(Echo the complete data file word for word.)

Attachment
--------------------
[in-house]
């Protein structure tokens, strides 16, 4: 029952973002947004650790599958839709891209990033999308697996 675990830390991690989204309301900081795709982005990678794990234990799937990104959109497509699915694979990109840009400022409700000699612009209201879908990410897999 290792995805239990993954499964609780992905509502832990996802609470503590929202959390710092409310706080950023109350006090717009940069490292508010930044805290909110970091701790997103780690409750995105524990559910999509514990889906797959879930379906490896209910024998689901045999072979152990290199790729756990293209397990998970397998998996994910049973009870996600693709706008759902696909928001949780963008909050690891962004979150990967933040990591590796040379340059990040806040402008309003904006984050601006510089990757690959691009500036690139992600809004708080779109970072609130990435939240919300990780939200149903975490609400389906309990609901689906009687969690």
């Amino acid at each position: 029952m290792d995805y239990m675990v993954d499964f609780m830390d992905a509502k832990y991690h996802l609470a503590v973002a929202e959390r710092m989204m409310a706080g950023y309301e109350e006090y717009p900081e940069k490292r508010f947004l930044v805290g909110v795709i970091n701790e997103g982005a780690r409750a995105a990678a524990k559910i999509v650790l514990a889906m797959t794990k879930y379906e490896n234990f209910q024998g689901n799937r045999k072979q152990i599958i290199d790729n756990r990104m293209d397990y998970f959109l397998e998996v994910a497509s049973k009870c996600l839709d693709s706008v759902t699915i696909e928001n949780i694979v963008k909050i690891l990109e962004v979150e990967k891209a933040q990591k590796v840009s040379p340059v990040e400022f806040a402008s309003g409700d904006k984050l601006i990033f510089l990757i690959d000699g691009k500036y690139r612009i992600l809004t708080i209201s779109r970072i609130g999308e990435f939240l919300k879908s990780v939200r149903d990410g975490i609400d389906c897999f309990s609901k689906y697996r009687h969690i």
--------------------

[in-house]
């Protein structure tokens, strides 16, 4: 029952973002947004650790599958839709891209990033999308697996 675990830390991690989204309301900081795709982005990678794990234990799937990104959109497509699915694979990109840009400022409700000699612009209201879908990410897999 290792995805239990993954499964609780992905509502832990996802609470503590929202959390710092409310706080950023109350006090717009940069490292508010930044805290909110970091701790997103780690409750995105524990559910999509514990889906797959879930379906490896209910024998689901045999072979152990290199790729756990293209397990998970397998998996994910049973009870996600693709706008759902696909928001949780963008909050690891962004979150990967933040990591590796040379340059990040806040402008309003904006984050601006510089990757690959691009500036690139992600809004708080779109970072609130990435939240919300990780939200149903975490609400389906309990609901689906009687969690």
């Amino acid at each position: 029952m290792d995805y239990m675990v993954d499964f609780m830390d992905a509502k832990y991690h996802l609470a503590v973002a929202e959390r710092m989204m409310a706080g950023y309301e109350e006090y717009p900081e940069k490292r508010f947004l930044v805290g909110v795709i970091n701790e997103g982005a780690r409750a995105a990678a524990k559910i999509v650790l514990a889906m797959t794990k879930y379906e490896n234990f209910q024998g689901n799937r045999k072979q152990i599958i290199d790729n756990r990104m293209d397990y998970f959109l397998e998996v994910a497509s049973k009870c996600l839709d693709s706008v759902t699915i696909e928001n949780i694979v963008k909050i690891l990109e962004v979150e990967k891209a933040q990591k590796v840009s040379p340059v990040e400022f806040a402008s309003g409700d904006k984050l601006i990033f510089l990757i690959d000699g691009k500036y690139r612009i992600l809004t708080i209201s779109r970072i609130g999308e990435f939240l919300k879908s990780v939200r149903d990410g975490i609400d389906c897999f309990s609901k689906y697996r009687h969690i």